The intracranial correlate of the 14&6/sec positive spikes normal scalp EEG variant.
OBJECTIVE: To investigate the intracranial correlate of the 14&6/sec positive spikes normal variant of scalp EEG.
METHODS: Out of 35 adult refractory focal epilepsy patients who underwent intracranial electrode implantation with simultaneous scalp EEG electrodes, the 14&6/sec positive spikes variant was found in 4. We used three methods to identify and quantify intracranial correlates to the variant: visual inspection, time-referenced waveform averaging and 3D brain volume spectrum-based statistical parametric mapping (SPM).
RESULTS: We discovered a novel and robust relationship between the scalp variant and an atypical hippocampal discharge. This intracranial correlate is an ipsilateral hippocampal burst of highly synchronized high-amplitude paroxysmal-like spikes of negative polarity, with a ramping up amplitude profile, which often ramps down and is accompanied by an underlying sequence of low-amplitude negative slow waves. The 14/sec positive spikes of the variant are time-locked to the negative peak of the hippocampal spikes, while the 6/sec positive spikes are time-locked to the negative spikes overlying the low-amplitude slow waves.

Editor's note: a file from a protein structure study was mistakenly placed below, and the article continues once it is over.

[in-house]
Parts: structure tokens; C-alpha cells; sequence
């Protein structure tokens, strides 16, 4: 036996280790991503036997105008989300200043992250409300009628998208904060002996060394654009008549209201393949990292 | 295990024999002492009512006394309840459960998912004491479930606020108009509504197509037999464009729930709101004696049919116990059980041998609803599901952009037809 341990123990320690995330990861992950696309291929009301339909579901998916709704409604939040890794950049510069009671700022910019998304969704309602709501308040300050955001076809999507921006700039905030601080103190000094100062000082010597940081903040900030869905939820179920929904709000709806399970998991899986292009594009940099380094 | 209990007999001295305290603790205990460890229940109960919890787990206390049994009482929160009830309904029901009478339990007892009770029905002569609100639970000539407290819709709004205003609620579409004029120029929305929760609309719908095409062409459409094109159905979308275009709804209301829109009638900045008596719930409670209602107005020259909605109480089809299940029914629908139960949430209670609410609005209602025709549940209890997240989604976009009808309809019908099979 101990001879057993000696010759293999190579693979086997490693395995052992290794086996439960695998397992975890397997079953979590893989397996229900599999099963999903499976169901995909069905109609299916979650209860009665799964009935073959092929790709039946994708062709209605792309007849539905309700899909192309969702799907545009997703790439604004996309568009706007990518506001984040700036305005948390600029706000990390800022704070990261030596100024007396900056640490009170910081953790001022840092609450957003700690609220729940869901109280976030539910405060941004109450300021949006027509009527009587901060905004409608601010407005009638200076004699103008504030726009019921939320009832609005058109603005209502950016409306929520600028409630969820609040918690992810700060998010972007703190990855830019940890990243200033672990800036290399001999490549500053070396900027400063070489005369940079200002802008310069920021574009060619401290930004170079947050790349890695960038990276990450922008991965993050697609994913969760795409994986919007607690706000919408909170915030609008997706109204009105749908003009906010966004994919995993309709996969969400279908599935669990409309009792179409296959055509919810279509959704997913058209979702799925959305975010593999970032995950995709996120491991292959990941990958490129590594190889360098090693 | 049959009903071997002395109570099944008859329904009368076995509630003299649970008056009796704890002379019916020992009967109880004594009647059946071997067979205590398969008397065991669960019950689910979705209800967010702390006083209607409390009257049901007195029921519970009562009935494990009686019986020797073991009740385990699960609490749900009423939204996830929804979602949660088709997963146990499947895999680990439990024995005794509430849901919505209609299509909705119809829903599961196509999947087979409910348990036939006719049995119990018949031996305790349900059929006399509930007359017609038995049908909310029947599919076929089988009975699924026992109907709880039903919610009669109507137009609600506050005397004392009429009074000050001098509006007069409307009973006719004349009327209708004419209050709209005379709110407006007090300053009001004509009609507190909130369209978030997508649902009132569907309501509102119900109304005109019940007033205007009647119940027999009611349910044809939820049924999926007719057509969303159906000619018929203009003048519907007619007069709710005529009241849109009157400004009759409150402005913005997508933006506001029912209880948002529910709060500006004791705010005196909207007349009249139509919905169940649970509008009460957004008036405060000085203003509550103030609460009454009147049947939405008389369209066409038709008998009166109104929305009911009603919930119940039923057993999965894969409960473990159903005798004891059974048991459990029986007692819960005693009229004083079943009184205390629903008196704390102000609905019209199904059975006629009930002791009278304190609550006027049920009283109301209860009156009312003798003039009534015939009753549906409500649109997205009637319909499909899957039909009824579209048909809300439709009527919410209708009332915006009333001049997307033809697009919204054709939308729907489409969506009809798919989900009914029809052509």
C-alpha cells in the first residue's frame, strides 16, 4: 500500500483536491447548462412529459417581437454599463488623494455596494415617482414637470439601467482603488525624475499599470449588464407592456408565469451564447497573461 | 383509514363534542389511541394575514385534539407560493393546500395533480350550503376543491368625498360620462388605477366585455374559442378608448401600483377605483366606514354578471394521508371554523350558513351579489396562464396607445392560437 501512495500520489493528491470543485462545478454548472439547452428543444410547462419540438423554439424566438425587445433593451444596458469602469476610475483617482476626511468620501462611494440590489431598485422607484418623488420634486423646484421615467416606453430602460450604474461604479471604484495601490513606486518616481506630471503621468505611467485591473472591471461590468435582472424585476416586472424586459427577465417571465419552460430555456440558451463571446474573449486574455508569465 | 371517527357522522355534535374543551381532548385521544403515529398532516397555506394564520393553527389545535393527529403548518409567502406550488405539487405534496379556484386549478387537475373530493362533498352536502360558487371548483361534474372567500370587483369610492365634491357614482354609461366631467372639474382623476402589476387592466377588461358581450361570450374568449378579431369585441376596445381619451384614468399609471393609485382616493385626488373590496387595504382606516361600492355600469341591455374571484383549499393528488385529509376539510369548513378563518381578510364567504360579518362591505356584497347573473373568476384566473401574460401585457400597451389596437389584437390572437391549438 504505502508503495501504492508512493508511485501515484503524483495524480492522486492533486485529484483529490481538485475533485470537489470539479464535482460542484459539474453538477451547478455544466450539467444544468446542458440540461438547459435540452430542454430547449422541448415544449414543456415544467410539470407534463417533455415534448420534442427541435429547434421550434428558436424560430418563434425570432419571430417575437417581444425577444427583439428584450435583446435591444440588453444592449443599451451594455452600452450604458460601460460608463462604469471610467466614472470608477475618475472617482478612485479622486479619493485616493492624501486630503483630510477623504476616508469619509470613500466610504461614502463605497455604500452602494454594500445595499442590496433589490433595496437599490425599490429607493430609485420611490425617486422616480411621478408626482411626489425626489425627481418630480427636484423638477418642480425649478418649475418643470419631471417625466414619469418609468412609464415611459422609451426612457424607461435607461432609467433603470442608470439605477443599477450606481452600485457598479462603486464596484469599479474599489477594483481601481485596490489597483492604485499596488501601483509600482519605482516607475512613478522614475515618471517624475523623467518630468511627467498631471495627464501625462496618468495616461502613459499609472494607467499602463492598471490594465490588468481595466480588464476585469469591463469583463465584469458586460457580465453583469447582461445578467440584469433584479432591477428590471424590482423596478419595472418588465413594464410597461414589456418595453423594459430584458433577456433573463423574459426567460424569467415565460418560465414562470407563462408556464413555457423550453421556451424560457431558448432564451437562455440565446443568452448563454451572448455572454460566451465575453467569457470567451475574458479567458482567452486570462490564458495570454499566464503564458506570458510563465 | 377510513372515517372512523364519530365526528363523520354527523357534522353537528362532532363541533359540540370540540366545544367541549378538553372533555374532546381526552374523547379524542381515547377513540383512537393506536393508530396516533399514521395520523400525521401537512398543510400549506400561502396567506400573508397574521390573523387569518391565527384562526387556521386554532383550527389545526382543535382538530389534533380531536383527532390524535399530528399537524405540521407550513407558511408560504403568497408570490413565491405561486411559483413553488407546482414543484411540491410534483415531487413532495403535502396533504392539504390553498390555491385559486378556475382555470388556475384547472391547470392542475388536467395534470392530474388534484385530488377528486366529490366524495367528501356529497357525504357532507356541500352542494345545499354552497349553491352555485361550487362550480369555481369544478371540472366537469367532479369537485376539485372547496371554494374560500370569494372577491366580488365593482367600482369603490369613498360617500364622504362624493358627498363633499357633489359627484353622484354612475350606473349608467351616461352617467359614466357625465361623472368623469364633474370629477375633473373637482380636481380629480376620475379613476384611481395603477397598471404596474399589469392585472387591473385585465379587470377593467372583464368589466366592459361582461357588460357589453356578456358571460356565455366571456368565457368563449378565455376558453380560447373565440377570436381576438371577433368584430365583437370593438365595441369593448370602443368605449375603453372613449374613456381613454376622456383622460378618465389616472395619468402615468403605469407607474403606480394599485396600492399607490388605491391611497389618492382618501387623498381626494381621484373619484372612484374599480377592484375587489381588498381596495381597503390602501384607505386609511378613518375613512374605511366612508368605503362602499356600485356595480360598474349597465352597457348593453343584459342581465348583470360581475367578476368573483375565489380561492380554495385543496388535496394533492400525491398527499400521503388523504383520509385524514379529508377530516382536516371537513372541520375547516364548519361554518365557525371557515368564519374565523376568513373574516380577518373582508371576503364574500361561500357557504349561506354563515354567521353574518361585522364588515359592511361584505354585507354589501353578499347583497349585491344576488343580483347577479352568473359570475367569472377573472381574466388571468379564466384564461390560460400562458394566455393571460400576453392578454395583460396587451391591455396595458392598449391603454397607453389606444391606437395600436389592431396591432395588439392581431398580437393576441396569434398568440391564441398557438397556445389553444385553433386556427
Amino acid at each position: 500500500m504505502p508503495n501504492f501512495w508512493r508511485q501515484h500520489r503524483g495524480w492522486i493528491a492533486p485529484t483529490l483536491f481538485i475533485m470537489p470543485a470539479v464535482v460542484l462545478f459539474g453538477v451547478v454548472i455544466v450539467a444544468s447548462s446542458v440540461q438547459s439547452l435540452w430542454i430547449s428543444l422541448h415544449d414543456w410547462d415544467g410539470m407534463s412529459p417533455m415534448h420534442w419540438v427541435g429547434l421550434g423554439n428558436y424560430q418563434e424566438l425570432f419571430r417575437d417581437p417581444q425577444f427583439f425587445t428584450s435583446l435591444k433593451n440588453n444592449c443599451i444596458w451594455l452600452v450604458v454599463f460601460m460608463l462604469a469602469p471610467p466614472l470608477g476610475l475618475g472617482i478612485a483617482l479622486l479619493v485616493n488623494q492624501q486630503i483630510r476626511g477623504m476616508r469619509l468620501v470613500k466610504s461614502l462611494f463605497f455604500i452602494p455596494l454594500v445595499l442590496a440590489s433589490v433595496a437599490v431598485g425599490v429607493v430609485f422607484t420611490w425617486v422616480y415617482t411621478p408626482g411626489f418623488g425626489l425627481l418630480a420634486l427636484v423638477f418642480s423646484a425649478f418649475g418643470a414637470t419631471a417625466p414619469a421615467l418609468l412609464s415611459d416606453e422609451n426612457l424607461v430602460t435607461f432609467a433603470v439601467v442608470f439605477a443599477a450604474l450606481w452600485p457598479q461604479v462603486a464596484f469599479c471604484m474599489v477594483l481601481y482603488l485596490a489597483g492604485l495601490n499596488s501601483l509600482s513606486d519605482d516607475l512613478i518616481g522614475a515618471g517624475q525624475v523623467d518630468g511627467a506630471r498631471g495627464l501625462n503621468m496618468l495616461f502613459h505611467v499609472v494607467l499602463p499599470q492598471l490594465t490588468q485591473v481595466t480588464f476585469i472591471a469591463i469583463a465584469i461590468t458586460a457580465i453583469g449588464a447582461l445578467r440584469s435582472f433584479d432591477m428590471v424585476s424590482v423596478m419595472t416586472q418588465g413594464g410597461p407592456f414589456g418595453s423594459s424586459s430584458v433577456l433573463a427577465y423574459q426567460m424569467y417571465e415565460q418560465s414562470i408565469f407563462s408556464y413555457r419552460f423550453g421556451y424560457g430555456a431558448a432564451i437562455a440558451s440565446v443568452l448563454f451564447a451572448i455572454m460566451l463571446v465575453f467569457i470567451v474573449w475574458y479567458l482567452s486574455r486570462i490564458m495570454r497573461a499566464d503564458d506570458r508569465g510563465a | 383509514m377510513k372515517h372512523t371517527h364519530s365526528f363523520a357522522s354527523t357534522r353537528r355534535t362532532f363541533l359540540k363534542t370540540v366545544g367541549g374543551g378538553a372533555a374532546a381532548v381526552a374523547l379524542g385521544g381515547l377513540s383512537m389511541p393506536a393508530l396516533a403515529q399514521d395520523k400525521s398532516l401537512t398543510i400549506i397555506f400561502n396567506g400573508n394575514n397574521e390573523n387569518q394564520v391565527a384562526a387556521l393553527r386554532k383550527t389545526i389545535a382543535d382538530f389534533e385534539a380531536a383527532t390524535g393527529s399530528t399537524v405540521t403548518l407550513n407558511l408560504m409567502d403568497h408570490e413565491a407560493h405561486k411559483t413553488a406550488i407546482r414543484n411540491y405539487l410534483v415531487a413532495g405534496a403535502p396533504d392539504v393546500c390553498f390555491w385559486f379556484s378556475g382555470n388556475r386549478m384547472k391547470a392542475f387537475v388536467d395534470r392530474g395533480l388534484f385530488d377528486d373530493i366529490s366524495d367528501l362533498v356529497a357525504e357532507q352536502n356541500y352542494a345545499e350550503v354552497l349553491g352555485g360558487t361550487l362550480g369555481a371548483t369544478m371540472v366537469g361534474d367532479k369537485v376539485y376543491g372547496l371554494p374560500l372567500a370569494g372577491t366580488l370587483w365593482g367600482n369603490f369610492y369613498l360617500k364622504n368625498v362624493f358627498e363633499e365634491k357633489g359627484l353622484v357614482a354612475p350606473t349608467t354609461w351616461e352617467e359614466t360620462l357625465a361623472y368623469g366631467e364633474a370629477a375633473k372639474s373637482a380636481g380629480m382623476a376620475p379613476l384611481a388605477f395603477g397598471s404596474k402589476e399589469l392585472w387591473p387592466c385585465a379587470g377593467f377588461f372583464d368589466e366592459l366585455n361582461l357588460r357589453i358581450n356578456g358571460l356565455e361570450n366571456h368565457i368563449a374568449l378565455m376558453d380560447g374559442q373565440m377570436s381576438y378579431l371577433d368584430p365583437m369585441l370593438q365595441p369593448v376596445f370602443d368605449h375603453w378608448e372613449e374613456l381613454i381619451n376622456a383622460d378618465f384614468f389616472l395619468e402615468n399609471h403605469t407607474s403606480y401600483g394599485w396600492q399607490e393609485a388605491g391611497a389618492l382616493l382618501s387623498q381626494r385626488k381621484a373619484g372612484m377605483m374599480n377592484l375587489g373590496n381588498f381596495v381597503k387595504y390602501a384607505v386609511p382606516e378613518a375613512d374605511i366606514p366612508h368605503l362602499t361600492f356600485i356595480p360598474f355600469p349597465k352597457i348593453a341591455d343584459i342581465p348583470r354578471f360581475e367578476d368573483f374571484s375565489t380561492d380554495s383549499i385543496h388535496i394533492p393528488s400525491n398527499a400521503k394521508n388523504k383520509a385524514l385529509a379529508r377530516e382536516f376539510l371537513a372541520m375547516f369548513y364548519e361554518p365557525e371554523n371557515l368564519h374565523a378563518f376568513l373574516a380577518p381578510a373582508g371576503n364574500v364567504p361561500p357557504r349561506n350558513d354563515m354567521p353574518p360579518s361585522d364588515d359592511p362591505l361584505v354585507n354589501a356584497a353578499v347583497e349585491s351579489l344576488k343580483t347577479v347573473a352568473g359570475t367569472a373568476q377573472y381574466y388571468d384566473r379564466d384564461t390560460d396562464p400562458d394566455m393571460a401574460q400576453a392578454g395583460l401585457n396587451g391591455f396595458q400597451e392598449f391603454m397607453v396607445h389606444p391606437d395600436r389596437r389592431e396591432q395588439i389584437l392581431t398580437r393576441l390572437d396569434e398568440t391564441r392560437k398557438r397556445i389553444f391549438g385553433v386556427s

CONCLUSIONS: The 14&6/sec positive spikes variant correlates with bursts of negative polarity spikes in the ipsilateral hippocampus.
SIGNIFICANCE: The identification of the hippocampal correlate of the 14&6/sec positive spikes variant fills a gap in our knowledge of normal intracranial variants. In clinical practice, this knowledge should reduce the chance that this electrophysiological signature is misinterpreted as epileptiform activity, which could inappropriately influence the interpretation of the intracranial study and subsequent surgical recommendation.
Published In/Presented At
Kokkinos, V., Zaher, N., Antony, A., Bagić, A., Mark Richardson, R., & Urban, A. (2019). The intracranial correlate of the 14&6/sec positive spikes normal scalp EEG variant. Clinical neurophysiology : official journal of the International Federation of Clinical Neurophysiology, 130(9), 1570–1580. https://doi.org/10.1016/j.clinph.2019.05.024
Medicine and Health Sciences
Department of Medicine